Urinary tract infections are common—and often painful, as well as annoying.
UTIs, as they are commonly called, are among the most frequent bacterial infections in humans. UTIs affect millions of people every year.1
As women, we are at greater risk of developing a UTI than men. UTIs are often treated with antibiotics.2 But can a UTI go away on its own?
Urinary Tract Infections
Your urinary system includes the kidneys, ureters, bladder and urethra. While a UTI can be an infection in any part of this system, most UTIs involve the lower urinary tract—the bladder and the urethra.2
Here are some of the common symptoms of a UTI:3
- pain when you pee
- pain in your abdomen, pelvic area or lower back
- pressure in the lower part of your pelvis
- cloudy, foul-smelling pee
- urinary incontinence or frequent urination
UTIs are most often caused when bacteria enter through your urethra into your bladder. The infection can also travel up from your bladder through your ureters and eventually infect your kidneys.3 If an infection is limited to the bladder, it can be painful and annoying. But serious health problems can result if a UTI spreads to the kidneys.2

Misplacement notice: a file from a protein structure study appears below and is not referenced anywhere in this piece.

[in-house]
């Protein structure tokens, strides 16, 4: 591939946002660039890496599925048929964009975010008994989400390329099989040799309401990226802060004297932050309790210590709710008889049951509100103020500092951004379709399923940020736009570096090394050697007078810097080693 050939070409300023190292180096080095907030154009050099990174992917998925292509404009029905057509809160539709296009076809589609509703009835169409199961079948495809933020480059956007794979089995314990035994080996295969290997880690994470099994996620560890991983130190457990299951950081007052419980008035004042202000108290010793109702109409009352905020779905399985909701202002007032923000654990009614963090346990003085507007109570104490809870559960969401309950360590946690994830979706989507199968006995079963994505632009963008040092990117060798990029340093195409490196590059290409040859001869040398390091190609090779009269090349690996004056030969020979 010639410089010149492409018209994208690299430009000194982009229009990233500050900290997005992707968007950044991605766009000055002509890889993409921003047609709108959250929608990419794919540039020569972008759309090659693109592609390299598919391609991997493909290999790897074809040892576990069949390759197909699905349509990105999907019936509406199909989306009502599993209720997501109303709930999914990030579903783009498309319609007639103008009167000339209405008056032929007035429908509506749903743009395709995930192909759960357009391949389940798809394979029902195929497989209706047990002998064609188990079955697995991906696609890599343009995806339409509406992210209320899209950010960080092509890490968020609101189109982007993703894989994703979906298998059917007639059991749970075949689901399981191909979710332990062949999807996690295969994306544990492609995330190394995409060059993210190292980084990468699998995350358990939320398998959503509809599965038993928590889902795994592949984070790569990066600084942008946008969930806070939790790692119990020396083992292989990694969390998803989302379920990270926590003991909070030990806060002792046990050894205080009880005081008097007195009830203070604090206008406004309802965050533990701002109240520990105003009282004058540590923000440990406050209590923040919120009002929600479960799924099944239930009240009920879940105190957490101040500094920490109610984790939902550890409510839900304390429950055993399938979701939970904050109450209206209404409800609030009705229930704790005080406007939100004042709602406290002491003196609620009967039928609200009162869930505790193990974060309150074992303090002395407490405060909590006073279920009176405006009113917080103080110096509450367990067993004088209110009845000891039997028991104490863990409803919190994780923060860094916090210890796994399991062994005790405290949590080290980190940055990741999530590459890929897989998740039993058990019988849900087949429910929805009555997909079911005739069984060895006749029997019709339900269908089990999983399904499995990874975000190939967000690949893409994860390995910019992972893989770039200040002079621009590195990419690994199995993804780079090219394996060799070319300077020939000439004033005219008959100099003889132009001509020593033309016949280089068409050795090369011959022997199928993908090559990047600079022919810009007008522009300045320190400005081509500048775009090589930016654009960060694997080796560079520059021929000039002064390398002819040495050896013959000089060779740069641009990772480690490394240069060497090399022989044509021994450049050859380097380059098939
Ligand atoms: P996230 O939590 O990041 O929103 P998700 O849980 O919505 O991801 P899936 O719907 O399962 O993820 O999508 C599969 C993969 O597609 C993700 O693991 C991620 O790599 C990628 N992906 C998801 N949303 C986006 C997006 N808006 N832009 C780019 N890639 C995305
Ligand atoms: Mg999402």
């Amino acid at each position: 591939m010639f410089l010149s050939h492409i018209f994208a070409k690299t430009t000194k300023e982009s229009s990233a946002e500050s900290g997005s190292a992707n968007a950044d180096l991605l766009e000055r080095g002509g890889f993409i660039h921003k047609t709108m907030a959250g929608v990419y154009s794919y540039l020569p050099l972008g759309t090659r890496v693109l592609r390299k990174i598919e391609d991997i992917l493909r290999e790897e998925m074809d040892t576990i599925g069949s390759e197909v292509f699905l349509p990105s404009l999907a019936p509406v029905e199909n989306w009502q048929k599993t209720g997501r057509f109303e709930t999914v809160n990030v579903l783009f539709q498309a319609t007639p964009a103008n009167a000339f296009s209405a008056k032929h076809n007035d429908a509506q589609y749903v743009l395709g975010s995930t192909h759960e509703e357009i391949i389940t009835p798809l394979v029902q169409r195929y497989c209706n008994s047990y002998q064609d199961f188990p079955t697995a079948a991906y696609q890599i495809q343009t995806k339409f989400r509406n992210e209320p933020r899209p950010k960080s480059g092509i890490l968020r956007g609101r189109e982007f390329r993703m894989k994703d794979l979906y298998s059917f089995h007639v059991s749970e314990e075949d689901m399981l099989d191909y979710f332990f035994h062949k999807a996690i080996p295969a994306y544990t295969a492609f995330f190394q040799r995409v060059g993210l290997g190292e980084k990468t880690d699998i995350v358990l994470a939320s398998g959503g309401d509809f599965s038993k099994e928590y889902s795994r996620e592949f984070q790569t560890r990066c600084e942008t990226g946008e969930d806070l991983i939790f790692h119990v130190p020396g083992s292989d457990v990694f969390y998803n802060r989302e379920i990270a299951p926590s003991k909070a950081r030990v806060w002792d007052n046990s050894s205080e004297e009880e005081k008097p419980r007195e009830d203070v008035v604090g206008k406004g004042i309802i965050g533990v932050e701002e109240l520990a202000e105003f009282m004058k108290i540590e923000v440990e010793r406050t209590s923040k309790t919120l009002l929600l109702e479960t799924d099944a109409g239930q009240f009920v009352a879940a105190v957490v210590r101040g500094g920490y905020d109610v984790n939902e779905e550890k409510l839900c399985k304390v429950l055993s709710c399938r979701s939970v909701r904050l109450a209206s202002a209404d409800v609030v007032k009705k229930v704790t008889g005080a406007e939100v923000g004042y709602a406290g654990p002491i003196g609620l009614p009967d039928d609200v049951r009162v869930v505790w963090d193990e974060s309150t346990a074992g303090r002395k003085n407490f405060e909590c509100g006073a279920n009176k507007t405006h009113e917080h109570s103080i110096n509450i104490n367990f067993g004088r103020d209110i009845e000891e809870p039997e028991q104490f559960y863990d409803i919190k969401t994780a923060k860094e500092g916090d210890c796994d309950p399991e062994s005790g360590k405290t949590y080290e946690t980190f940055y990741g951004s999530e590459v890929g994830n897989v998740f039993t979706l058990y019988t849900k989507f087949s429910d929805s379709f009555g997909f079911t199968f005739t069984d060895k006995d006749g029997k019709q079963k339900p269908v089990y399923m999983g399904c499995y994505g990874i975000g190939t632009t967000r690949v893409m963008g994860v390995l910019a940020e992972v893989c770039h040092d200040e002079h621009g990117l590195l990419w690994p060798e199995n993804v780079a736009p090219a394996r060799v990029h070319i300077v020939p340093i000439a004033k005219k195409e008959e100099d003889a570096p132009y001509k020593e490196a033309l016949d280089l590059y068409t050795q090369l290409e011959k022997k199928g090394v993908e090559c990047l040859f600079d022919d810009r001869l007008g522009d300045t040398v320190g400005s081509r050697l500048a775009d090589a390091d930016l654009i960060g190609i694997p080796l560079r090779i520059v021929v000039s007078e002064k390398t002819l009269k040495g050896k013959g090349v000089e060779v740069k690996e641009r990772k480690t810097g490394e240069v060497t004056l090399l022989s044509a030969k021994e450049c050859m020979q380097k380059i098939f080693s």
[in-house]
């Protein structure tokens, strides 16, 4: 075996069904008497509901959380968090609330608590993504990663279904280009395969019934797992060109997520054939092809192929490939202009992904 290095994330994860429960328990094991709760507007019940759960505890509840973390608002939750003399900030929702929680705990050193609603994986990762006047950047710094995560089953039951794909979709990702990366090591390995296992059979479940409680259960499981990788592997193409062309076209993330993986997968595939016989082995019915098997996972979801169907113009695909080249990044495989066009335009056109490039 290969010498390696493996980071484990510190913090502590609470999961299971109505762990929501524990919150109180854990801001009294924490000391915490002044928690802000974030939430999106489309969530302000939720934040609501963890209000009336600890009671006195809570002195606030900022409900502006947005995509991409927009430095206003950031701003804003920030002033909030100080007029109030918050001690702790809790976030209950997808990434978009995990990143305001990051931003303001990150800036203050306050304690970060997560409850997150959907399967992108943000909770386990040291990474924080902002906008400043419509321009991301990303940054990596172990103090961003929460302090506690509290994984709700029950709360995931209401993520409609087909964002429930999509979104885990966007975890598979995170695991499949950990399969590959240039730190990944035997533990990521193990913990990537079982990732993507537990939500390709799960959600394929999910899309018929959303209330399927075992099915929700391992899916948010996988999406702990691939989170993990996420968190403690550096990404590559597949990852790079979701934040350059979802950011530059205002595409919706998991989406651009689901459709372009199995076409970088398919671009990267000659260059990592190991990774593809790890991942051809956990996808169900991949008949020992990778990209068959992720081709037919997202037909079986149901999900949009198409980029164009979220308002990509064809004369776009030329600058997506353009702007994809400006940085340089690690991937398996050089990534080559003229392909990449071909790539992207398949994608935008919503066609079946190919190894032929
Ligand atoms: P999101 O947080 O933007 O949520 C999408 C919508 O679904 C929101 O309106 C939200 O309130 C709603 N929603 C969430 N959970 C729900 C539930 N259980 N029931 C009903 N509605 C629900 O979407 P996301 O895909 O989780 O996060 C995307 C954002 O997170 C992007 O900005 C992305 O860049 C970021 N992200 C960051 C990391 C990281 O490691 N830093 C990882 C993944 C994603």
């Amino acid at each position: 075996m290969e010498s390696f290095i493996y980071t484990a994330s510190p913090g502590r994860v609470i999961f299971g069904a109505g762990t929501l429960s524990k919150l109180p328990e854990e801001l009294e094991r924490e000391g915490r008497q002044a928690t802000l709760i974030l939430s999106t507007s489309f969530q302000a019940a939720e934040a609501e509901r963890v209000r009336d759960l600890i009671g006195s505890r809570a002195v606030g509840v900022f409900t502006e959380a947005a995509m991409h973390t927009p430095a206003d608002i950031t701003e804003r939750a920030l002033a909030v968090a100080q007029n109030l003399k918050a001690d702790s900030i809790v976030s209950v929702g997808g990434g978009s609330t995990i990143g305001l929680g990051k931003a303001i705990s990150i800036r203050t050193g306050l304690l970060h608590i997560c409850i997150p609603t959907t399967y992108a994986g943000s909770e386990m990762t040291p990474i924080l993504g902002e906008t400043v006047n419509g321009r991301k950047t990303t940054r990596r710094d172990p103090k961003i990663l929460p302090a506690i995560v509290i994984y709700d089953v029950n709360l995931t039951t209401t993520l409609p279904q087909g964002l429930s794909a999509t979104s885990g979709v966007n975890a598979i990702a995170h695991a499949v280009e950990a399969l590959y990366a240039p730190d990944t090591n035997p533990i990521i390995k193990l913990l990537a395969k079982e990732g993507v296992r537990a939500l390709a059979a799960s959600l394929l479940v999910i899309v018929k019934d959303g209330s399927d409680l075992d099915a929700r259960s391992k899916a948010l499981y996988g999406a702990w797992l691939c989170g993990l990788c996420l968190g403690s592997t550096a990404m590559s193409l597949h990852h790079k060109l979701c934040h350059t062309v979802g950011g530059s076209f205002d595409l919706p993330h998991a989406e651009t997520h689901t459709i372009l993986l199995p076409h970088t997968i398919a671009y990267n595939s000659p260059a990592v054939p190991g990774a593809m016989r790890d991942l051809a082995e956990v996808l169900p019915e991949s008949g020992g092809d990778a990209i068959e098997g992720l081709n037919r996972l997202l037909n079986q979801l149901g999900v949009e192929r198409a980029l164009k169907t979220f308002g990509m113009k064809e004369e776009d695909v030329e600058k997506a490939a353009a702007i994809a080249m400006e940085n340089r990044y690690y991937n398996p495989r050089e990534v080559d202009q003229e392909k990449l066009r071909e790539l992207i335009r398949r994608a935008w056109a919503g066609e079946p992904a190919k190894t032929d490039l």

Can A UTI Go Away On Its Own
UTIs are common enough that it’s estimated about 60 percent of women will have at least one UTI during their lifetime.4
Can a UTI go away on its own? The answer is not straightforward.
A UTI can go away on its own, but not every type of UTI and not every time. That’s because some infections are different from others, and if a UTI is left untreated, it could last longer. There are different UTIs: uncomplicated, or cystitis, and complicated.4
Danger signs include the following symptoms:
- blood in your urine4
- lower back pain4
- decreased urine production4
- feeling extremely tired3
- mental changes or confusion3
So it’s possible that a UTI will get better on its own, but most of the time it doesn’t. If your symptoms are minor, you could try increasing your fluid intake for a day and see if the infection resolves itself. Otherwise, it’s worth seeing a doctor for a urine test for diagnosis and treatment.5
The danger of leaving a UTI untreated is that it could progress into a more serious infection, such as a kidney infection. This can be dangerous, because it can travel through your bloodstream and cause sepsis—which can make you very ill. If you develop symptoms of a more serious infection, seek immediate medical attention.5
See A Doctor
If you have symptoms of a UTI, it’s best to see a doctor for diagnosis and treatment. Use our Physician Finder to find a doctor near you with expertise in women’s health issues. If a UTI does not go away on its own, you risk an acute or complicated UTI that can lead to potentially fatal conditions such as sepsis. Complicated UTI infections also carry a higher risk that treatment will fail.6 UTIs are a common condition that can easily be treated when caught early.